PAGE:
Hundreds of members of outlaw Mongols motorcycle club staying in Palm Springs this weekend

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(video) --- If you see more police on the streets of Palm Springs this weekend, it's because the notorious Mongols Motorcycle Club is coming to town.

The group will be holding a membership meeting at the Hilton hotel in Downtown Palm Springs and Palm Springs police will increase its presence in what police Lt. Frank Browning called "an abundance of caution."

Police wouldn't comment on their plans, but Browning, in a post on the social media site Nextdoor, said the department was expecting several hundred members of the Mongols to hit the streets this weekend.

"We have sought out the assistance of numerous police agencies to ensure everyone’s safety, and security remains a priority," he wrote.

The Mongols have had a contentious relationship with the law and with their rival club, the Hells Angels. They are considered an "outlaw" motorcycle club, similar to the Bandidos, Pagans and Hells Angels groups.

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The labels "outlaw" or "one percenter" among motorcycle clubs originates from the time of the 1947 Hollister Riot in Hollister, after which the American Motorcycle Association sought to distance itself from clubs participating in violence by issuing a statement claiming that 99 percent of motorcyclists were law-abiding citizens, while 1 percent were outlaws.

"There's a difference between biker clubs and outlaw clubs," said Thomas Barker, an expert on outlaw motorcycle clubs. "It doesn't necessarily mean they're criminal." 

Barker is a former police officer who went on to earn a PhD from Mississippi State University and taught on the subject of organized crime and motorcycle gangs at Eastern Kentucky University for 13 years.  

The label "outlaw" might now be a tell-tale sign that a motorcycle gang is involved in criminal activity, but the Mongols have had plenty of run-ins with the law over the years.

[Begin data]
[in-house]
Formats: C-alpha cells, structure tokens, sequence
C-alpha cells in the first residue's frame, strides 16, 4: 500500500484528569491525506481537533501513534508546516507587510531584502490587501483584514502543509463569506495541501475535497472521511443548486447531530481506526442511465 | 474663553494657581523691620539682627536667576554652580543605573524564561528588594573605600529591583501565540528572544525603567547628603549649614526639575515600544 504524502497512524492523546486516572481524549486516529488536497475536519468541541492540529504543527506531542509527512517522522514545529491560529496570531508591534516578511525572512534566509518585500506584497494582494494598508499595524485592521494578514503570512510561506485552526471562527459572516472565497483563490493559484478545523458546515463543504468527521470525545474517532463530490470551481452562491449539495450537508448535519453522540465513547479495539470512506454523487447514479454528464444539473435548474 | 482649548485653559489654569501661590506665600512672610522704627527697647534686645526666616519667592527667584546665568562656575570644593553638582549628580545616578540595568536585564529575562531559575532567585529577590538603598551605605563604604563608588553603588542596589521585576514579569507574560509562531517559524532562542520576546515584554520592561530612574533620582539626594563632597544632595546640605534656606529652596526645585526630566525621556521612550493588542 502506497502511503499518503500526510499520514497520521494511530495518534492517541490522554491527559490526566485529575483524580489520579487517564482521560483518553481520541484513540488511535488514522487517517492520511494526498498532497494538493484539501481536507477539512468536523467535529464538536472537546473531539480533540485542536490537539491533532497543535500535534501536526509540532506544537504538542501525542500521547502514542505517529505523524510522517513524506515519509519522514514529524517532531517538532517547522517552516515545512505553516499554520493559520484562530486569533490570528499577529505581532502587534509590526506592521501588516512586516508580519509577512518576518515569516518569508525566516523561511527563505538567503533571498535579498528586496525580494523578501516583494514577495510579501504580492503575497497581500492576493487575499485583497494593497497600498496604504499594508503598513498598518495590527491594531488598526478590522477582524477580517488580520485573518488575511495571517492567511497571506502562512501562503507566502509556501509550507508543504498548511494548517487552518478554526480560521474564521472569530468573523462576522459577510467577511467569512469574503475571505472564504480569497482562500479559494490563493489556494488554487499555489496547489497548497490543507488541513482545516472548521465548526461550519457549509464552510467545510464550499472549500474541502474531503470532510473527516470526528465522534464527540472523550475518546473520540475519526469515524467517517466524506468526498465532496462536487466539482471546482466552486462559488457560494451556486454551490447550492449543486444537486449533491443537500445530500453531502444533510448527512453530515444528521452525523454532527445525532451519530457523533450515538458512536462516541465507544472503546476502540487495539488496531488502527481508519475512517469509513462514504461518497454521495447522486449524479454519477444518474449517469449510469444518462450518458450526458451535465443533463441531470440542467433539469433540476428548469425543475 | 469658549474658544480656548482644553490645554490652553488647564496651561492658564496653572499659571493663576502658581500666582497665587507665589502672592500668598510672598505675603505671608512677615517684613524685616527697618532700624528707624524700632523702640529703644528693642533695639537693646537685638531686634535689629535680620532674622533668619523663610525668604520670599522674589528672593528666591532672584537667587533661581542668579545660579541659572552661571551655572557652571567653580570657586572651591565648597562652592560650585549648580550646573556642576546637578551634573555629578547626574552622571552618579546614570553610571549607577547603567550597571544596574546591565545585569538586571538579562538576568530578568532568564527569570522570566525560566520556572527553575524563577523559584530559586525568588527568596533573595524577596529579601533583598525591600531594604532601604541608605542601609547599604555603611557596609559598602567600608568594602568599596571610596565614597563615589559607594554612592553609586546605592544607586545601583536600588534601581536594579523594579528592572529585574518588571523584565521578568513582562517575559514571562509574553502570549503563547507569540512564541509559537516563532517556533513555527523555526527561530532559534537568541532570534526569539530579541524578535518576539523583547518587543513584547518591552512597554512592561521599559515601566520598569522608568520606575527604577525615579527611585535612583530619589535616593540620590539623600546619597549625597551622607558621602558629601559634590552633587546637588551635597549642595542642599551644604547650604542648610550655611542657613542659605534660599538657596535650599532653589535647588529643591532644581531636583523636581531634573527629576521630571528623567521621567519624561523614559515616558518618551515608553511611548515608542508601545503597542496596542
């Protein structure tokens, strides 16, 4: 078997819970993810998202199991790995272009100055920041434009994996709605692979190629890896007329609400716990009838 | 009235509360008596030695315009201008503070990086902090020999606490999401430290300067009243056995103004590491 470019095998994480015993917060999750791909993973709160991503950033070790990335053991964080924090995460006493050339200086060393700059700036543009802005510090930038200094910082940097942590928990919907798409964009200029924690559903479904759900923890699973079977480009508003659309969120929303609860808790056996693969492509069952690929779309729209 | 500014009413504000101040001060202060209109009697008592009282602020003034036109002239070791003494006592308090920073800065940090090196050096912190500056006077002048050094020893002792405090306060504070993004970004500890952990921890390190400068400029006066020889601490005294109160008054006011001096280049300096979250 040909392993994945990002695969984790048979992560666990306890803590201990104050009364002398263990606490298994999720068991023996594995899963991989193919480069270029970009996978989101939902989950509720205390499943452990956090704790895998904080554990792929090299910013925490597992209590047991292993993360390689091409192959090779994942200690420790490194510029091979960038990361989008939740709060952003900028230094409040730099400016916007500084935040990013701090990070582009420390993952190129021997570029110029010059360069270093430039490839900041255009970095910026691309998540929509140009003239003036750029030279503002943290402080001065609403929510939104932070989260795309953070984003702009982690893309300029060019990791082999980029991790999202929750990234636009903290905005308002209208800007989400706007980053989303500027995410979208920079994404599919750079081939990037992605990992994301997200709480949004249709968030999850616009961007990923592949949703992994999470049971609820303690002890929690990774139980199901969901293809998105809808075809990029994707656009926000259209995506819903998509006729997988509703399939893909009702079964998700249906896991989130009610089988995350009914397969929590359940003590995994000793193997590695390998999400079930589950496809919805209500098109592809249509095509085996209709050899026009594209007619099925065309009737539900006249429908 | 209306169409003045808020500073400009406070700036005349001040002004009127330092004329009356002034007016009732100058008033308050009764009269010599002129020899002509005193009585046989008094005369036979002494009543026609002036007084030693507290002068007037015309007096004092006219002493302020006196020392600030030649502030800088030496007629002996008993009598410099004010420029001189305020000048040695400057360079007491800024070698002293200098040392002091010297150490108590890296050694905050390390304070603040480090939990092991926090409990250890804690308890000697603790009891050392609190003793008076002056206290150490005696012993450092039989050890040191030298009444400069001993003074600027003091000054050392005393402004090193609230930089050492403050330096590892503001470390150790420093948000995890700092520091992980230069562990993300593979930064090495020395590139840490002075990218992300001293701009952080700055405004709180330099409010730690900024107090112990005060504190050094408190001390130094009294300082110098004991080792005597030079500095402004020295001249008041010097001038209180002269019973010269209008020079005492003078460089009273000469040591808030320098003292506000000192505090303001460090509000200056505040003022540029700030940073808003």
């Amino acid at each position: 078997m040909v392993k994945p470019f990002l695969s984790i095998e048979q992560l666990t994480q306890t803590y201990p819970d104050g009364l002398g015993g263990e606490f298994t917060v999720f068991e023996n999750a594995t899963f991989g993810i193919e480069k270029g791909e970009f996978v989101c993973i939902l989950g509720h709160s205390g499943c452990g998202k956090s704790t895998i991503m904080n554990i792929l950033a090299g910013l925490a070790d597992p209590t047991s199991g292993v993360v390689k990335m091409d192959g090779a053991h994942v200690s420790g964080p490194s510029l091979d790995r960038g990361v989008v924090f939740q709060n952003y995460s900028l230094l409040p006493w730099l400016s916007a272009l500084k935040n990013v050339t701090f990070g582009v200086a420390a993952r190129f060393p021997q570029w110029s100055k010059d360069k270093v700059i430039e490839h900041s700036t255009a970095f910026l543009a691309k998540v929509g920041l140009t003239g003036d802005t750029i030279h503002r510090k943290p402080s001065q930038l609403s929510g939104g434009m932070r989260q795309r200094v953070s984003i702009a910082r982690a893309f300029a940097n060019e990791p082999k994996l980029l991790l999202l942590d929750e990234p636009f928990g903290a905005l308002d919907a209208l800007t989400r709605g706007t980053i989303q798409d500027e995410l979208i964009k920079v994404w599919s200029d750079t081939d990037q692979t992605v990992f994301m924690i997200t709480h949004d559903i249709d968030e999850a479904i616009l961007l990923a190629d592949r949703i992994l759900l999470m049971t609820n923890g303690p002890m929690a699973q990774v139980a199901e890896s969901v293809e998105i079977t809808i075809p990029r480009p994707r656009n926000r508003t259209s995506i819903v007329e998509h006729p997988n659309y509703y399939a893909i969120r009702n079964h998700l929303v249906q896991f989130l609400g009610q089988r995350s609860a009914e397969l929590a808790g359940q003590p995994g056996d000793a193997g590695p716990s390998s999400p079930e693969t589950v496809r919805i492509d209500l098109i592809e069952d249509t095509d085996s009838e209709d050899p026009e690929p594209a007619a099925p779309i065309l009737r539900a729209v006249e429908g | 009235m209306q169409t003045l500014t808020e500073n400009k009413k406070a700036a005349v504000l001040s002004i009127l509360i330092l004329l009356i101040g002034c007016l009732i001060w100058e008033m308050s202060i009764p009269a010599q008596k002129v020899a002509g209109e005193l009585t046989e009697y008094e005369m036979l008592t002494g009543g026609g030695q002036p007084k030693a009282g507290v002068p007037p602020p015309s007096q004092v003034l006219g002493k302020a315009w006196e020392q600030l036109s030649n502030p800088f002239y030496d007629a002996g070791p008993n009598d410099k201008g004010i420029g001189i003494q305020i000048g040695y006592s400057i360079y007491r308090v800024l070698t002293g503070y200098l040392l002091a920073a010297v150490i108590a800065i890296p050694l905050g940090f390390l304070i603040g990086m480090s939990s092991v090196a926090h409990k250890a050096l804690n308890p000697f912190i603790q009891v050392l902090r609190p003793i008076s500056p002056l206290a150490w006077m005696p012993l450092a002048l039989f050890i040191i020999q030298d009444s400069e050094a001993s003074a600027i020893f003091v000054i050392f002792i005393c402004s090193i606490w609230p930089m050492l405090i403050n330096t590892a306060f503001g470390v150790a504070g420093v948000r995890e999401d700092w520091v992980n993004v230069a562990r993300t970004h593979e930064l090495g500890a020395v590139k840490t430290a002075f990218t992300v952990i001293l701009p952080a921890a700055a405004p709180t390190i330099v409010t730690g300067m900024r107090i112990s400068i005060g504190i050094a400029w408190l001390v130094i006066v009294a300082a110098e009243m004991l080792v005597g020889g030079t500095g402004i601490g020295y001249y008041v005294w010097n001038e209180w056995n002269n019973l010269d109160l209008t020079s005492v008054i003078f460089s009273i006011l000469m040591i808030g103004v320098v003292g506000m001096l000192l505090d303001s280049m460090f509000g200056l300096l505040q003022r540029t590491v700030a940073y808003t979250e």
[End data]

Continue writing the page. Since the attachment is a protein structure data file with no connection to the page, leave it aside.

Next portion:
Mongols logo with the motto "Respect few, fear none."

Mongols logo with the motto "Respect few, fear none." (Photo: Mongols Motorcycle Club)

On Jan. 18, the Department of Justice unsealed a 54-count federal indictment against 12 members and three associates of the club's chapter in Clarksville, Tennessee, which included charges of racketeering conspiracy and large-scale drug trafficking. 

In May 2017, two motorcyclists were gunned down in Riverside. One of the victims, 31-year-old James Duty of Orange, died as a result of the shooting. In a Facebook post, the Riverside Police Department identified the victim as well as others present at the scene as members of the Hells Angels, the Mongols' largest rival. The suspect in the murder, Joshua Herbert, denied being affiliated with the Mongols but was sporting the club's name as well as a "one percenter" logo tattoo on his neck.

"They're the most dangerous motorcycle group in the United States and maybe the world," Barker said, pointing to the group's expansion efforts in Asia and Australia.

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Still, Barker said, Palm Springs residents had little to worry about as long as they stayed out of the club's way, didn't take photos of the members or touch their leather vests.

"Everyday residents don't have anything to worry about," "Barker said. "Just leave 'em alone."

Staff at the Hilton in Palm Springs and the neighboring Agua Caliente Spa Resort and Casino said they've had no issues with the group since they started spending their annual retreat at the Palm Spring hotel in 2013.

"The group itself has come for many years and we've never had any issues with them," said Shannon Anderson, general manager at the Hilton. "They're quite communicative and they're actually one of our best groups."

In previous years, the Palm Springs Police Department has arrested several members of the club on felony and misdemeanor warrants as well as gun-related charges during the gathering.

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